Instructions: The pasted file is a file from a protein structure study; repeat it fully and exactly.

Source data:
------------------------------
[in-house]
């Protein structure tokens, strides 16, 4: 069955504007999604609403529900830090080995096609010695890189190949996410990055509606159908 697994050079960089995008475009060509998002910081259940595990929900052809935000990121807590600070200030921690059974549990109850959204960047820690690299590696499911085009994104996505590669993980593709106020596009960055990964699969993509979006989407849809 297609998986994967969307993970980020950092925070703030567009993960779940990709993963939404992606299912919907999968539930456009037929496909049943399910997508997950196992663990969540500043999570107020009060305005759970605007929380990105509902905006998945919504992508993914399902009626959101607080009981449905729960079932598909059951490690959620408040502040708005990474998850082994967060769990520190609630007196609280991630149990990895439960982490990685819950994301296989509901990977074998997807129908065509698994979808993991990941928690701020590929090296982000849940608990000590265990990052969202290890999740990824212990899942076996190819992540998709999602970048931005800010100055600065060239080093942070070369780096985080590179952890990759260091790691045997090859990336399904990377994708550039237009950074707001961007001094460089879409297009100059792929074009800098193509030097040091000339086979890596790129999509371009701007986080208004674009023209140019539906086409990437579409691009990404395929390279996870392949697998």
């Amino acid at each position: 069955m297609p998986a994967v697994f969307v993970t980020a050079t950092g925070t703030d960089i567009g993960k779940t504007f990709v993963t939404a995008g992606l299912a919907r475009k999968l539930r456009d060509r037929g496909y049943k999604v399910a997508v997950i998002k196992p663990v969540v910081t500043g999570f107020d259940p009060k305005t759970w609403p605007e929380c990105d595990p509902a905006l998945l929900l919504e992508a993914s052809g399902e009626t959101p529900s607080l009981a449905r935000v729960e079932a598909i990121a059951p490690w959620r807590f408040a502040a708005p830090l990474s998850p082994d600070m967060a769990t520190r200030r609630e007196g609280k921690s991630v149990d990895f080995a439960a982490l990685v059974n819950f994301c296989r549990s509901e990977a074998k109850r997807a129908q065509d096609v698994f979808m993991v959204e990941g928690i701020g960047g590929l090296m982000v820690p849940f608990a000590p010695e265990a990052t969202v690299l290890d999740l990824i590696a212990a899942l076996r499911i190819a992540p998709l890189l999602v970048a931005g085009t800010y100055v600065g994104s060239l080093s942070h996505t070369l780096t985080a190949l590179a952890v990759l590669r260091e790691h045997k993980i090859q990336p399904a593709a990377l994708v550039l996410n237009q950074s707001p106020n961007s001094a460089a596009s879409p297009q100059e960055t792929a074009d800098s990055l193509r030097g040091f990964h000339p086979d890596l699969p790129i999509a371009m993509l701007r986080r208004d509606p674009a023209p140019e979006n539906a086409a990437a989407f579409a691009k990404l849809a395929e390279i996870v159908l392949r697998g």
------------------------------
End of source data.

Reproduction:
[in-house]
């Protein structure tokens, strides 16, 4: 069955504007999604609403529900830090080995096609010695890189190949996410990055509606159908 697994050079960089995008475009060509998002910081259940595990929900052809935000990121807590600070200030921690059974549990109850959204960047820690690299590696499911085009994104996505590669993980593709106020596009960055990964699969993509979006989407849809 297609998986994967969307993970980020950092925070703030567009993960779940990709993963939404992606299912919907999968539930456009037929496909049943399910997508997950196992663990969540500043999570107020009060305005759970605007929380990105509902905006998945919504992508993914399902009626959101607080009981449905729960079932598909059951490690959620408040502040708005990474998850082994967060769990520190609630007196609280991630149990990895439960982490990685819950994301296989509901990977074998997807129908065509698994979808993991990941928690701020590929090296982000849940608990000590265990990052969202290890999740990824212990899942076996190819992540998709999602970048931005800010100055600065060239080093942070070369780096985080590179952890990759260091790691045997090859990336399904990377994708550039237009950074707001961007001094460089879409297009100059792929074009800098193509030097040091000339086979890596790129999509371009701007986080208004674009023209140019539906086409990437579409691009990404395929390279996870392949697998």
């Amino acid at each position: 069955m297609p998986a994967v697994f969307v993970t980020a050079t950092g925070t703030d960089i567009g993960k779940t504007f990709v993963t939404a995008g992606l299912a919907r475009k999968l539930r456009d060509r037929g496909y049943k999604v399910a997508v997950i998002k196992p663990v969540v910081t500043g999570f107020d259940p009060k305005t759970w609403p605007e929380c990105d595990p509902a905006l998945l929900l919504e992508a993914s052809g399902e009626t959101p529900s607080l009981a449905r935000v729960e079932a598909i990121a059951p490690w959620r807590f408040a502040a708005p830090l990474s998850p082994d600070m967060a769990t520190r200030r609630e007196g609280k921690s991630v149990d990895f080995a439960a982490l990685v059974n819950f994301c296989r549990s509901e990977a074998k109850r997807a129908q065509d096609v698994f979808m993991v959204e990941g928690i701020g960047g590929l090296m982000v820690p849940f608990a000590p010695e265990a990052t969202v690299l290890d999740l990824i590696a212990a899942l076996r499911i190819a992540p998709l890189l999602v970048a931005g085009t800010y100055v600065g994104s060239l080093s942070h996505t070369l780096t985080a190949l590179a952890v990759l590669r260091e790691h045997k993980i090859q990336p399904a593709a990377l994708v550039l996410n237009q950074s707001p106020n961007s001094a460089a596009s879409p297009q100059e960055t792929a074009d800098s990055l193509r030097g040091f990964h000339p086979d890596l699969p790129i999509a371009m993509l701007r986080r208004d509606p674009a023209p140019e979006n539906a086409a990437a989407f579409a691009k990404l849809a395929e390279i996870v159908l392949r697998g």